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For Rust, Being Mr. Versatility Certainly Has its Perks

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Pittsburgh Penguins winger Bryan Rust

Imagine heading out to work in the morning and your options are driving the Porsche or the BMW. OK, that’s out of our league for most of us. Not so much for Pittsburgh Penguins top-six winger Bryan Rust – at least metaphorically.

PHN asked Rust Thursday whether that was anything like knowing you are going to play with either Sidney Crosby or Evgeni Malkin as your center, and he didn’t shoot down the comparison.

“It’s close,” he said of the luxury car metaphor. “Those are obviously two world-class players, two future Hall of Famers. I think each has their strengths and each has the way they want to play, and I think I’ve played here long enough and played with both of them long enough that I can kind of read and react with both of them.”

Rust in recent seasons has played more on the right side of the top line with Crosby and Jake Guentzel, while also logging some time next to Malkin. Lately, though, he has moved to Malkin’s flank, with Jason Zucker on the left. It’s possible that’s how the top two lines will look when the Penguins open the season Oct. 13 against Arizona.

The main reason for that seems to be that Rakell, in limited time on the top line, developed some chemistry with Crosby and Guentzel, while Rust, well, Rust is versatile enough to handle both spots.

A Mr. Versatility designation can be a bane in the workplace. As in, give that guy whatever odd assignments there are because he can do everything well.

Rust insisted that’s not the case with him and the Penguins.

“It just gives the coaching staff more options,” he said. “I don’t know if they’re throwing me into the dirty work or anything like that; I just think there are options – things that I can do, and places I can play.”

After all, it’s hardly a dig to be asked to play anywhere in the top six with the Penguins, given their talent.

Not to mention, it’s quite a steady journey that has brought Rust to this point. A third-round pick in 2010, he broke in to the NHL in 2014 with a handful of games in the role of a bottom-six guy who had topped out at 17 goals in 40 games with Notre Dame.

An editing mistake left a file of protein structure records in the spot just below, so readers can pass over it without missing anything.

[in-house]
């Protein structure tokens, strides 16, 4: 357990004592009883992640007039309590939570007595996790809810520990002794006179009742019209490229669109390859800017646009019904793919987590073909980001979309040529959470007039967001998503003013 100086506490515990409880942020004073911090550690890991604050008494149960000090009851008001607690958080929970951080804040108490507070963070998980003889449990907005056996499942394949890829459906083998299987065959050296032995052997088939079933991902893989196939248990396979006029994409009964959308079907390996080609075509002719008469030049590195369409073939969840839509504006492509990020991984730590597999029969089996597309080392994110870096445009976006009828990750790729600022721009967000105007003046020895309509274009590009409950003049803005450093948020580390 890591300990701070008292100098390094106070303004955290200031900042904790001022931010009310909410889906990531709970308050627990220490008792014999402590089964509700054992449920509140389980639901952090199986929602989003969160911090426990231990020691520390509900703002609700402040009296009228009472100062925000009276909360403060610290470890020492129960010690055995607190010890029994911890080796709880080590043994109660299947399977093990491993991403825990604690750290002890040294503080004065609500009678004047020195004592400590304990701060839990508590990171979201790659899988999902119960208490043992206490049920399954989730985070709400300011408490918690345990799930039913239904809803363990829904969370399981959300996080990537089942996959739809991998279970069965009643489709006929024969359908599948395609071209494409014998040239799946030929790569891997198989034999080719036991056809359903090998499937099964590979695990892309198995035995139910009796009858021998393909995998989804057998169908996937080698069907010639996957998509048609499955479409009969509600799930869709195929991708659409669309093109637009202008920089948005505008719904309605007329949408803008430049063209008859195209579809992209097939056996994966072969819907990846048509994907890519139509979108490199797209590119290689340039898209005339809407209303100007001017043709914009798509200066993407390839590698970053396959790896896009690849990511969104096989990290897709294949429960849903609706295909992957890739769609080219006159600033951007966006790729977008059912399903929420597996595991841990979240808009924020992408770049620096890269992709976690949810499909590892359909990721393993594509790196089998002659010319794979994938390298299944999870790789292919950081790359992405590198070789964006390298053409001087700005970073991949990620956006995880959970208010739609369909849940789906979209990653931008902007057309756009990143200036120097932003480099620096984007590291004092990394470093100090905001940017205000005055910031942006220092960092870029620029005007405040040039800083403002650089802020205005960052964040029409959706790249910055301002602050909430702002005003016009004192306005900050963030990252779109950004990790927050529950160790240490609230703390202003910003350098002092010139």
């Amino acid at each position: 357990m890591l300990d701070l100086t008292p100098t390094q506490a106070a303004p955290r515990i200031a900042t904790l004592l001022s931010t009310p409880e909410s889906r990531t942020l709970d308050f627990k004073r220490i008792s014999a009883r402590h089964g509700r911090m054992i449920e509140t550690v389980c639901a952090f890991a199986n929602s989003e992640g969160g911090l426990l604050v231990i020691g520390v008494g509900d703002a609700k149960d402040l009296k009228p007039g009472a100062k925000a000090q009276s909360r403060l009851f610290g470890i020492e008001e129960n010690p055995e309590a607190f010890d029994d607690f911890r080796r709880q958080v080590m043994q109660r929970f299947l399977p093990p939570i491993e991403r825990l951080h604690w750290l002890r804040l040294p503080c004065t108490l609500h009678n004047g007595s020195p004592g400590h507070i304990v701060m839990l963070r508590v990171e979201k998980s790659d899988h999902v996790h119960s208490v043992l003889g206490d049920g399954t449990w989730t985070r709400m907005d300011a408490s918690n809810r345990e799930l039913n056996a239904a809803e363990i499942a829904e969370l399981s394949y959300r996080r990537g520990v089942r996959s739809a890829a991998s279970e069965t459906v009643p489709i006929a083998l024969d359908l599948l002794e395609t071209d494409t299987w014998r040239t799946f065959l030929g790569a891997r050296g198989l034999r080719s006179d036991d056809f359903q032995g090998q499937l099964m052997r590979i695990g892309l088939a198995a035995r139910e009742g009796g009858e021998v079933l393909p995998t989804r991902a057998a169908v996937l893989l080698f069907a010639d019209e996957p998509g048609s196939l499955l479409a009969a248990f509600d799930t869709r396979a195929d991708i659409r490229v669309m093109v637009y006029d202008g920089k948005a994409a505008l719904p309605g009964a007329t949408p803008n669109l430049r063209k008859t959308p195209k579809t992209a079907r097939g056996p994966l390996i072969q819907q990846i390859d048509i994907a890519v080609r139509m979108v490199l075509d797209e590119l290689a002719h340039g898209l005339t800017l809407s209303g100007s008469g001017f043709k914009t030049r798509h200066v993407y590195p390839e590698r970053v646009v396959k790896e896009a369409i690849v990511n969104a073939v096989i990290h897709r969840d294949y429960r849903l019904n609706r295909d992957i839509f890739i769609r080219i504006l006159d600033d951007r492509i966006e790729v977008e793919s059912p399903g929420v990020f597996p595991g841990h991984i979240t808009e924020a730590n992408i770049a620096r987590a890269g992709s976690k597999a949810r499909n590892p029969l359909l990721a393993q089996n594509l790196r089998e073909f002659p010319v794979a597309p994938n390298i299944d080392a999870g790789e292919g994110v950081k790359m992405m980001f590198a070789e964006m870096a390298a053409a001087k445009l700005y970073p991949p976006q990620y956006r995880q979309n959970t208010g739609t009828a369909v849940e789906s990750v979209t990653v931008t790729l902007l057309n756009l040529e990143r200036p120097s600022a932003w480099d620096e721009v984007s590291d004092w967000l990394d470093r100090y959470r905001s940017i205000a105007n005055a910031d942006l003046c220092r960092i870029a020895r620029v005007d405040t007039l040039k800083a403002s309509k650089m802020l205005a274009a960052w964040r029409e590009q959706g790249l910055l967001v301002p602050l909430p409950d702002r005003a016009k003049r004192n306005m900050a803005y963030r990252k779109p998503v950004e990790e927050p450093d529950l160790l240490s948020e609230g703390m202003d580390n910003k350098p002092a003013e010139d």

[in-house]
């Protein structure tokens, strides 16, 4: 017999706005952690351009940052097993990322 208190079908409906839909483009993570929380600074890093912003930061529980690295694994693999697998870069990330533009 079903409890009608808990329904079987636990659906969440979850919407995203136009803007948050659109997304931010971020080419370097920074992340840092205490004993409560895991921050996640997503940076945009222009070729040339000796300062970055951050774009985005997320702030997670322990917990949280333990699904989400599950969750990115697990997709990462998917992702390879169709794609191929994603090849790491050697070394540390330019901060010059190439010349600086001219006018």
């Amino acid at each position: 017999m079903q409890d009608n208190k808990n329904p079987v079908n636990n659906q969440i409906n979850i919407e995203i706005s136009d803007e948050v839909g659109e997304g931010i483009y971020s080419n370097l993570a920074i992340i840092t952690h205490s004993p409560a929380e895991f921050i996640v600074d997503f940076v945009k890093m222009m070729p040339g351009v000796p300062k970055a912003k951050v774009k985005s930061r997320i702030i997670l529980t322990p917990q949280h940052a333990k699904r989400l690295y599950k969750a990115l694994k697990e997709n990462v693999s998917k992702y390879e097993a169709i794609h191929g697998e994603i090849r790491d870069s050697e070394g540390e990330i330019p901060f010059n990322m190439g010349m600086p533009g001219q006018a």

Except for some injury interruptions, his career has gone in one direction – up. He might not be Sidney Crosby or Evgeni Malkin, but he’s established himself as Bryan Rust.

“That’s what I strive for,” Rust said. “There’s always something better. There’s always something else to get to. From my very first day in the league until now there’s always been something more to strive for. That’s kind of been my mindset.”

Rust has topped 20 goals each of the past three seasons, with a high of 27 in 55 games in 2019-20, and 24 in 60 games last season.

With a six-year, $30.75 million contract kicking in after brief negotiations last spring – “It was good that I was able to get on top of it quickly,” Rust said — could he match his age this season and reach 30 goals for the first time, regardless of which center he’s alongside?

He wouldn’t bite on that.

“Winning another Cup is the next goal,” he said. “Individually, obviously if things go well individually, that probably gives the team a chance to win, but I’m just kind of focused on team goals.”

 

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Shelly is a columnist and reporter for Pittsburgh Hockey Now. She was a Penguins beat writer for the Pittsburgh Post-Gazette and remains a contributor to The Hockey News. Catch her on Twitter @_shellyanderson

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